Laura,
#1- Still, Scotts or Truegreen

#3- If the eco-friendly pesticides work, yes!!! There is a green movement going on in the us. You can partly thank Gore for that bit. Anyways I do believe awareness is increasing, and if technology/effectivness of eco-friendly products can catch up it will be embraced.

#4- Yes, lawnsite is it for me too... No MAJOR associations that I can think of.

Like TreeGal said, post an e-mail? OR hurry and post 10 posts so you can use the PM's. :)

whoopassonthebluegrass
08-09-2008, 01:45 AM
1. First is TruGreen Chemlawn, second is Scotts, and third is Lawn Doctor.
2. Trugreen has their own manufacturing stuff. Scotts uses whatever's cheapest - ironic that they don't use their own products (at least not according to some threads on this site). Lawn Doctor, here in the Rockies, at least, uses Lesco as their supplier.

Any first-hand experience on how you, as business owners, choose and handle and pesticide products you apply would be very valuable info.

There are a lot of product choices out there, and MANY of them don't do what they claim. Most of us would like to avoid spending the last couple decades of our lives in the Cancer Ward, but we HAVE to have effective products or we fail to do our job. Soooo, safer products are ideal when we use them day in and day out - but the bottom line is that it ABSOLUTELY HAS TO WORK WELL or it will NEVER be a part of our arsenal.

Is there a most widely-used resource that LCO's use to share info, as well as golf course superintendants? I've found a few, but am not sure what you guys, as being immersed in the industry, might be able to recommend.

As others said, lawnsite is our source. Even studying horticulture and turfgrass management in college, there was no universal hookup for us all. Everyone just kind of leans on their local agricultural school. If you can cut through the B.S. we like to fling around on here, you'll see where we're all at...

JDUtah
08-09-2008, 01:50 AM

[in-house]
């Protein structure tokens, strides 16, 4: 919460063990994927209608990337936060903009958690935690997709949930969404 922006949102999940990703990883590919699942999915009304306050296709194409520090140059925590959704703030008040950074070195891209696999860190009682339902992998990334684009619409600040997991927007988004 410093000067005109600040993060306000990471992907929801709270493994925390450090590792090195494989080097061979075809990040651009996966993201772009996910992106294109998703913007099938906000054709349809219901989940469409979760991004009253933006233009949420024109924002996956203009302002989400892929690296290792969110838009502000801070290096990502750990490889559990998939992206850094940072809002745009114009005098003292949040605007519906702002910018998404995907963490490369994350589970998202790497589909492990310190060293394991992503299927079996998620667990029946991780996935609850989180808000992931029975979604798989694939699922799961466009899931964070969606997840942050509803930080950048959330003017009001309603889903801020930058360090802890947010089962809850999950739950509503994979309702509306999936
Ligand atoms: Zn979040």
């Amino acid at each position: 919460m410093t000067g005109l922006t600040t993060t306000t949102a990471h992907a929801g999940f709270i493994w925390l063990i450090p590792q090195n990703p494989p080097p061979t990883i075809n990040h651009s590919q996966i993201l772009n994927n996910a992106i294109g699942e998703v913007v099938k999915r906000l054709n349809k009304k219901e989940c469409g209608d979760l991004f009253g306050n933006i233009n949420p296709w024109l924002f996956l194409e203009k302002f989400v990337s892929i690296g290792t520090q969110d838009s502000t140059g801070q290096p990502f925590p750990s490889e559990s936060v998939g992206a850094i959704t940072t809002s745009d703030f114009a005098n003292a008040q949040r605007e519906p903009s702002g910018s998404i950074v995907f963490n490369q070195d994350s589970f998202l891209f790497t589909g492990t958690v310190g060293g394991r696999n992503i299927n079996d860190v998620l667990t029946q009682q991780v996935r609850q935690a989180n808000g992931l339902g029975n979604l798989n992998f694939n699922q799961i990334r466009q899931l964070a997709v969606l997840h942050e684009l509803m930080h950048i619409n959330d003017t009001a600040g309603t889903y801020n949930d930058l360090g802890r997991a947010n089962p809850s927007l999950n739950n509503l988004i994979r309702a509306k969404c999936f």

Yup, Scots out here used to buy from a local Public Nursury. Still might.

greendoctor
08-09-2008, 04:45 AM
1. First is TruGreen Chemlawn, second is Scotts, and third is Lawn Doctor.
2. Trugreen has their own manufacturing stuff. Scotts uses whatever's cheapest - ironic that they don't use their own products (at least not according to some threads on this site). Lawn Doctor, here in the Rockies, at least, uses Lesco as their supplier.



There are a lot of product choices out there, and MANY of them don't do what they claim. Most of us would like to avoid spending the last couple decades of our lives in the Cancer Ward, but we HAVE to have effective products or we fail to do our job. Soooo, safer products are ideal when we use them day in and day out - but the bottom line is that it ABSOLUTELY HAS TO WORK WELL or it will NEVER be a part of our arsenal.



As others said, lawnsite is our source. Even studying horticulture and turfgrass management in college, there was no universal hookup for us all. Everyone just kind of leans on their local agricultural school. If you can cut through the B.S. we like to fling around on here, you'll see where we're all at...

Many universities are no longer good source of information. They are good at being politically correct, but look elsewhere if information is needed on practical management of fertility, insects, weeds and diseases.

whoopassonthebluegrass
08-09-2008, 12:11 PM
Many universities are no longer good source of information. They are good at being politically correct, but look elsewhere if information is needed on practical management of fertility, insects, weeds and diseases.

I'm lucky so far. Mine is quite good and unbiased. And having been a student, I just talk to my old professors directly...